Now, let us explain you a thing: the more involved you get with Stonehenge replicas, the less enthusiastic you become about Spinal Tap. Every time a Stonehenge replica is mentioned, some tiresome wag, impressed with his or her own cleverness, has to make a remark about it being crushed by a dwarf or quote lyrics from the song in the movie. If we had time we would do a blog of those comments and title it, Adventures in Nope. Still, we have to count the above performance as an appearance of a Stonehenge replica. Grudgingly.

Meanwhile, we have been seeing more small replicas: a Stonehenge cake, a careless foamhenge, a school project replica, a Stonehenge of wotsits, and, inevitable now that 3d printing is all the rage, a 3D printed Stonehenge!

3D printed Stonehenge by MakerBot

3D printed Stonehenge by MakerBot

There is also a small, rather Picasso-esque Stonehenge someone’s mum made for her garden, but permissions are pending, so it will have to be posted later if at all.

We are now convinced that the compulsion to make Stonehenge replicas is emerging as a serious psychological problem, and that it should be listed in the DSM as Compulsive Henging Disorder. By early recognition of this burgeoning syndrome we might be able to stem the tide of Stonehenge replicas of every material and description that could inundate the world of the future, a tsunami of Stonehenges threatening to overwhelm the world as we know it and create a Clonehenge apocalypse of unimaginable proportions!!!

What? Yes. Yes. It IS a load of bollocks, actually, but we have to fill the blog somehow. The point, however, should not be lost: something is forcing people to build Stonehenge replicas and making them think that it is their idea. Is it possible that Stonehenge itself is an alien life form seeking to reproduce itself by infecting the human mind like a virus or like the fungus that infects ant brains and makes them climb to a high point where a bird is likely to eat them? Is it possible that by the end of this sentence we will decide it’s time to end this post?

Possibly! It remains to be seen!

Until next time, friends, happy henging!

21 December, 2012: Apocalypse No!

Poster from Allan Sturm's LoveSmack Studios

Poster from Allan Sturm’s LoveSmack Studios

Greetings, henge lovers everywhere, and a happy solstice to you all from your friends at the Clonehenge blog!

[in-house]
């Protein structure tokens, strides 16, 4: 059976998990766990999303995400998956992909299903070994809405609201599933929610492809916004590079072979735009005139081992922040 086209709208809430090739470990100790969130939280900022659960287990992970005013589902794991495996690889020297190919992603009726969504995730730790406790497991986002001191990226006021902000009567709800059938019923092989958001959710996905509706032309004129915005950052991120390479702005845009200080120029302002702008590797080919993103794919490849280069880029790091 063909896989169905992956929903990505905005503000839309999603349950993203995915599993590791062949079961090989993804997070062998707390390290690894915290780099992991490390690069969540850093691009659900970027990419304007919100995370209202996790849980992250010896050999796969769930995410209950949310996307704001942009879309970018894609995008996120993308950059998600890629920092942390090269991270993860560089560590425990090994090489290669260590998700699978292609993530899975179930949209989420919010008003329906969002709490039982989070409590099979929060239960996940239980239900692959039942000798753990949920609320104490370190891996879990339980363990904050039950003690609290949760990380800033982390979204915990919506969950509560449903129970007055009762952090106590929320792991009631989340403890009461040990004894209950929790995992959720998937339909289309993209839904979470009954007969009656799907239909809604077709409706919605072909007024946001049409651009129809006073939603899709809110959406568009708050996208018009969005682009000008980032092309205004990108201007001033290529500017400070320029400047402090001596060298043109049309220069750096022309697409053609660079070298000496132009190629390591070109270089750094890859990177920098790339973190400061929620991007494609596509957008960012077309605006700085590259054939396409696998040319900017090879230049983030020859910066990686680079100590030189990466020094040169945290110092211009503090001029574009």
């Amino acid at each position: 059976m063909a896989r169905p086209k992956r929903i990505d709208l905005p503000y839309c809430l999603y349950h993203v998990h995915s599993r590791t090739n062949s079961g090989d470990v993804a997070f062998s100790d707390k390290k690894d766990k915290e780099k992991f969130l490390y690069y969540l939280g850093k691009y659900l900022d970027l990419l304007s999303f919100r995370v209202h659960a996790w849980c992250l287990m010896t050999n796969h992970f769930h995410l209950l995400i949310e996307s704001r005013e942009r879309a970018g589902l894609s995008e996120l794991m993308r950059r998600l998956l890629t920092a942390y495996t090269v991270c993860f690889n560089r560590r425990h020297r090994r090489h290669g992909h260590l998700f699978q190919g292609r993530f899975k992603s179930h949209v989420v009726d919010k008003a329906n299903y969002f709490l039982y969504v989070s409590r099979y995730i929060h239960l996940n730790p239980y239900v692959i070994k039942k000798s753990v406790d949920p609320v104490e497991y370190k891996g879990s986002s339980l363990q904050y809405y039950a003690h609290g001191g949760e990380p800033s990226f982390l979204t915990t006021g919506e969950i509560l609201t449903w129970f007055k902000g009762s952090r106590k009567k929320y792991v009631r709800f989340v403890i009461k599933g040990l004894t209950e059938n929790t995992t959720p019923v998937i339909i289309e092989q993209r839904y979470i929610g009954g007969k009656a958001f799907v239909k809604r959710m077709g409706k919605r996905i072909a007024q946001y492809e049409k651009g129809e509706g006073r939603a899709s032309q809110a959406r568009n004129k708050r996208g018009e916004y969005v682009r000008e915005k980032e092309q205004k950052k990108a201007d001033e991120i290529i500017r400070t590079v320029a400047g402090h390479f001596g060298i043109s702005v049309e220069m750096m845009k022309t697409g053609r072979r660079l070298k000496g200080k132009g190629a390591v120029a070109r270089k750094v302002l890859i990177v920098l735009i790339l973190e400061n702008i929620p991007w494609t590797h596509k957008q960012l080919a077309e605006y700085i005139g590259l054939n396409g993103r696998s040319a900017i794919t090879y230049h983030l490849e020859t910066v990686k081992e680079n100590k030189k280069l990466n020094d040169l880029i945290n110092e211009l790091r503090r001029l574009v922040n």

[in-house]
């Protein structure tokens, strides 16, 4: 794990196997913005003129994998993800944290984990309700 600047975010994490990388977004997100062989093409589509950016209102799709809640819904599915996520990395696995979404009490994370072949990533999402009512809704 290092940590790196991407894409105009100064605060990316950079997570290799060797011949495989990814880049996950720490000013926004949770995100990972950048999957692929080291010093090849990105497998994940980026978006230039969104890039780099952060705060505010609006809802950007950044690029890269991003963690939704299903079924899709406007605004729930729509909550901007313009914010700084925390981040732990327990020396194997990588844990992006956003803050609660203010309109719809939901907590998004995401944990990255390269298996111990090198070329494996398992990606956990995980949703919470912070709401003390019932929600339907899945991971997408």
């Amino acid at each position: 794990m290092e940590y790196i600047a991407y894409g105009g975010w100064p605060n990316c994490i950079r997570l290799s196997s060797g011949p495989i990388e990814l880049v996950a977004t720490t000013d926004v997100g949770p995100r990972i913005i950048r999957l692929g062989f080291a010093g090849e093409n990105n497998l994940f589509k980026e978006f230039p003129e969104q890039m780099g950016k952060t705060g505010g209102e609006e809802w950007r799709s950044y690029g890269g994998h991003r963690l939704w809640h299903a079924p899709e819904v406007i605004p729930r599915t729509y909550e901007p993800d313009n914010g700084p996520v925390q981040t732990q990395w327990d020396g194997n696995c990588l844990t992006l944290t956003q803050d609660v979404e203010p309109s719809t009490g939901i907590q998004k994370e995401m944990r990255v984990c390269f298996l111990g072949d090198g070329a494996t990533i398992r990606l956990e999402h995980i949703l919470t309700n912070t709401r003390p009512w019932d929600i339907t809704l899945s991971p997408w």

Yes, you read the poster right. It says, “Dance inside a giant to-scale Stonehenge!” Yes, it says other things, too, but we are not the sexism police. We are the Stonehenge replica fandom. Focus! We have before us an exciting henging first–the Stonehenge dance floor!

This is a poster for an End of the World Party. (Apparently at the end of the world, fonts turn into zombies and parts of them begin to fall off. But once again, focus!) The end of the world. Ish. As of this writing, it is 21 December in Europe and Great Britain, but there have been no signs of the world ending. How Stonehenge ties in with the end of the world we’re not sure, either, but who are we to blow against the wind? Let’s see a few of the other pictures posted on the Clonehenge Facebook group recently as the apocalypse approacheth.

Citrus henge, courtesy of champion henger, Simon Burrow

Citrus henge, courtesy of champion henger, Simon Burrow

Friend and recent poster on this blog, Simon Burrow, posted this artistic citrus henge two days ago. Mr. Burrow is known for henging with unusual materials and with some frequency. If there were a thing like a henging problem, this henger might be said to have one. BUT there is not! So onward.

Photo posted by Bob Carlson, not sure who did the henging

Photo posted by Bob Carlson–not sure who did the henging

Ah, the days when Stonehenge was beset by eldritch creatures of the sea! Who wouldn’t want to make a replica of those epic times? Here’s one, a little short on lintels, but impressive nonetheless, posted by the mysterious Bob Carlson. We don’t know much about him, but anyone who henges AND speaks Welsh is all right by us!

A snowhenge, posted by Rufus T. Firefly

A snowhenge, posted by Rufus T. Firefly

And from R. T. Firefly of Henge Collective fame we have this snowhenge from another year. Don’t let that smile fool you–the creature shown here has teeth like a piranha and a temperament to match! If you see one at a henge, turn and run for your life. You have been warned!

miniature Stonehenge garden by Two Green Thumbs Gardens

miniature Stonehenge garden by Two Green Thumbs Gardens

And, yes, we have posted this last one before, but its popularity never dies–the miniature Stonehenge garden by Janit Calvo at Two Green Thumbs Miniature Garden Center. We include it again because she has furnished the curious with a blog post called How to Make a Miniature Stonehenge Garden for the End of the World. Timely! Briefly. Even better, she mentions us!!!

So there is our solstice/apocalypse post. Another year gone by, another turn of the sun, another special day for henges and hengers. It is also the last day for submissions to our henging contest. If you don’t know how to submit your entries, leave a comment on this post and we’ll answer.